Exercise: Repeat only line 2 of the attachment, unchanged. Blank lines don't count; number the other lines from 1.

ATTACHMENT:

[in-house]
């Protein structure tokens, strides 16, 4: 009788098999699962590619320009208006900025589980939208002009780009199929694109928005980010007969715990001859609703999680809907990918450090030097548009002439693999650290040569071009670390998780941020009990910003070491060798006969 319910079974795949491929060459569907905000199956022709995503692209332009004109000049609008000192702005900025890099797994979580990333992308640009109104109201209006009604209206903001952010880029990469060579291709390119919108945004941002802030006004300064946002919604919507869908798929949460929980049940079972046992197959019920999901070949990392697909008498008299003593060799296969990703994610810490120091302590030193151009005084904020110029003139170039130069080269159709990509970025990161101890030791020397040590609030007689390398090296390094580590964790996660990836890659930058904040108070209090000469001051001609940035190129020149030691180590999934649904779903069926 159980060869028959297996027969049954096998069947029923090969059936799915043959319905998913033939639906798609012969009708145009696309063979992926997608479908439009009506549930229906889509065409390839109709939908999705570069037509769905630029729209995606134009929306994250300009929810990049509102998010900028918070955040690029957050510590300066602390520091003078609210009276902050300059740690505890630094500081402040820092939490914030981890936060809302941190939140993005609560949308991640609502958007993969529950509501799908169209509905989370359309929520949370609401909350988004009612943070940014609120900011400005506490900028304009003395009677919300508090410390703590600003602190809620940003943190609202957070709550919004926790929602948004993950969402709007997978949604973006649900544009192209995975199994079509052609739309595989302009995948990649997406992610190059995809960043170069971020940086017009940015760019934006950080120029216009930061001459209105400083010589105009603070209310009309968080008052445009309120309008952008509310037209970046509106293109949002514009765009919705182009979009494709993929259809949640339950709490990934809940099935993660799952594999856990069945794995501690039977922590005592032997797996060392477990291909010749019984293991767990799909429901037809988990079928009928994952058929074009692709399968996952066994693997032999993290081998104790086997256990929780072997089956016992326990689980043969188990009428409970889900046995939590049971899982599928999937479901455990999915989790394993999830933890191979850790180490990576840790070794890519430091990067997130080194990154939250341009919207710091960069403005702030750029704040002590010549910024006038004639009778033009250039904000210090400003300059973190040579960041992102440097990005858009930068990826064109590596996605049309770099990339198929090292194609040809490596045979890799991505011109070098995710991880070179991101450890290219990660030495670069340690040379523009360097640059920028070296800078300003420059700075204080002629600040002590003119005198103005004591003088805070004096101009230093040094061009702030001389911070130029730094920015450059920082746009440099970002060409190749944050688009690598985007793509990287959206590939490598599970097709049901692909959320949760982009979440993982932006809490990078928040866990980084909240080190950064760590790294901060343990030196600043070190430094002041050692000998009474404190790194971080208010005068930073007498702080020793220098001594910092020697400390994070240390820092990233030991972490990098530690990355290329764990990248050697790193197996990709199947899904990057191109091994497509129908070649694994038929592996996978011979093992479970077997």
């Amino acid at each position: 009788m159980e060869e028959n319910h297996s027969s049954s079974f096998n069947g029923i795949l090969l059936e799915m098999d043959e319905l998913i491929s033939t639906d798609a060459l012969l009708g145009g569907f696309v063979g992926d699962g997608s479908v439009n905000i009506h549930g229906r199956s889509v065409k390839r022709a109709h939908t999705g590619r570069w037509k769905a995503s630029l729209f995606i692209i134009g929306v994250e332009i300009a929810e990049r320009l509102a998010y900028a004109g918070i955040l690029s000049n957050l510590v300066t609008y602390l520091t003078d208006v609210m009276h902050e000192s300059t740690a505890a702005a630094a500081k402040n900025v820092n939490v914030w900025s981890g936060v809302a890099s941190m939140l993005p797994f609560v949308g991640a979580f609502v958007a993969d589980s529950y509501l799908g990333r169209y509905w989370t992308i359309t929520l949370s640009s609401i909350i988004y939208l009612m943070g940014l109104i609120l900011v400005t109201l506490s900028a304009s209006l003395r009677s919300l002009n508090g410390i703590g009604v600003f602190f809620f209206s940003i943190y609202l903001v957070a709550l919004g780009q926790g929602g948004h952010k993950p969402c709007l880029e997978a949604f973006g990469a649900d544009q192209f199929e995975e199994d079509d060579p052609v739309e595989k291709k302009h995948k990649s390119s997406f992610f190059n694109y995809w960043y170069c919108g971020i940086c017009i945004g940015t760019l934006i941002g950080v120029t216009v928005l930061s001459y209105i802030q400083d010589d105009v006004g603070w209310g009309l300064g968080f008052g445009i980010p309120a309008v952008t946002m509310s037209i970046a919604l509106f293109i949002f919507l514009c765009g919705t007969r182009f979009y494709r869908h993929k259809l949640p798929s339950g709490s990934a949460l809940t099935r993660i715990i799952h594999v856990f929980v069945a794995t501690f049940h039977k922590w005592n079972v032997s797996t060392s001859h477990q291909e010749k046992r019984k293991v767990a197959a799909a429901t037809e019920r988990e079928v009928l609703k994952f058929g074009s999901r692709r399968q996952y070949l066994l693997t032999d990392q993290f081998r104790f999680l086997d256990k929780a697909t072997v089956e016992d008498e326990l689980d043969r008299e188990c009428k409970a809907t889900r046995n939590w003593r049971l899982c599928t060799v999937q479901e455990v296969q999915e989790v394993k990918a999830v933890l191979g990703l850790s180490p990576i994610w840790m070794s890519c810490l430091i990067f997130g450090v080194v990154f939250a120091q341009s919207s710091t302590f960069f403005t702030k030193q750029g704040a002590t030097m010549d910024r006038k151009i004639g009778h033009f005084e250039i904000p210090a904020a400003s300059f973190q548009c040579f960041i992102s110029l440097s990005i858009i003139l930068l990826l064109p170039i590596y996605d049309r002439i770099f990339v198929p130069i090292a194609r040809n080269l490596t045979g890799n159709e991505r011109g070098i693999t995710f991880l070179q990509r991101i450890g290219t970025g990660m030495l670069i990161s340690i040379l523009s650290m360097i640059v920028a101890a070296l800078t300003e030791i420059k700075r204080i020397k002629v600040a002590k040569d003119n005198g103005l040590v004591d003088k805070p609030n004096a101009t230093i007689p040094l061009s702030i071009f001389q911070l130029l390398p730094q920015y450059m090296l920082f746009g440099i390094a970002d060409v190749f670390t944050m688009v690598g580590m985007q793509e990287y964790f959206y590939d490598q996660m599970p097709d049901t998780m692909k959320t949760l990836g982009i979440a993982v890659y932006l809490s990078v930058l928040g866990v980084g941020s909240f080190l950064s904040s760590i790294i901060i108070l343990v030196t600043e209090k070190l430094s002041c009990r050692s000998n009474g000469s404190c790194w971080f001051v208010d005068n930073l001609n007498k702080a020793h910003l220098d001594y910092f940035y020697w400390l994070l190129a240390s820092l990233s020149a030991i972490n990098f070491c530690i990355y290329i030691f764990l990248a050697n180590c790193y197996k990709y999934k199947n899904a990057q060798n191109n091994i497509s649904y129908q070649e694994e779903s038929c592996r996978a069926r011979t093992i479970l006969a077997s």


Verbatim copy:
């Protein structure tokens, strides 16, 4: 009788098999699962590619320009208006900025589980939208002009780009199929694109928005980010007969715990001859609703999680809907990918450090030097548009002439693999650290040569071009670390998780941020009990910003070491060798006969 319910079974795949491929060459569907905000199956022709995503692209332009004109000049609008000192702005900025890099797994979580990333992308640009109104109201209006009604209206903001952010880029990469060579291709390119919108945004941002802030006004300064946002919604919507869908798929949460929980049940079972046992197959019920999901070949990392697909008498008299003593060799296969990703994610810490120091302590030193151009005084904020110029003139170039130069080269159709990509970025990161101890030791020397040590609030007689390398090296390094580590964790996660990836890659930058904040108070209090000469001051001609940035190129020149030691180590999934649904779903069926 159980060869028959297996027969049954096998069947029923090969059936799915043959319905998913033939639906798609012969009708145009696309063979992926997608479908439009009506549930229906889509065409390839109709939908999705570069037509769905630029729209995606134009929306994250300009929810990049509102998010900028918070955040690029957050510590300066602390520091003078609210009276902050300059740690505890630094500081402040820092939490914030981890936060809302941190939140993005609560949308991640609502958007993969529950509501799908169209509905989370359309929520949370609401909350988004009612943070940014609120900011400005506490900028304009003395009677919300508090410390703590600003602190809620940003943190609202957070709550919004926790929602948004993950969402709007997978949604973006649900544009192209995975199994079509052609739309595989302009995948990649997406992610190059995809960043170069971020940086017009940015760019934006950080120029216009930061001459209105400083010589105009603070209310009309968080008052445009309120309008952008509310037209970046509106293109949002514009765009919705182009979009494709993929259809949640339950709490990934809940099935993660799952594999856990069945794995501690039977922590005592032997797996060392477990291909010749019984293991767990799909429901037809988990079928009928994952058929074009692709399968996952066994693997032999993290081998104790086997256990929780072997089956016992326990689980043969188990009428409970889900046995939590049971899982599928999937479901455990999915989790394993999830933890191979850790180490990576840790070794890519430091990067997130080194990154939250341009919207710091960069403005702030750029704040002590010549910024006038004639009778033009250039904000210090400003300059973190040579960041992102440097990005858009930068990826064109590596996605049309770099990339198929090292194609040809490596045979890799991505011109070098995710991880070179991101450890290219990660030495670069340690040379523009360097640059920028070296800078300003420059700075204080002629600040002590003119005198103005004591003088805070004096101009230093040094061009702030001389911070130029730094920015450059920082746009440099970002060409190749944050688009690598985007793509990287959206590939490598599970097709049901692909959320949760982009979440993982932006809490990078928040866990980084909240080190950064760590790294901060343990030196600043070190430094002041050692000998009474404190790194971080208010005068930073007498702080020793220098001594910092020697400390994070240390820092990233030991972490990098530690990355290329764990990248050697790193197996990709199947899904990057191109091994497509129908070649694994038929592996996978011979093992479970077997």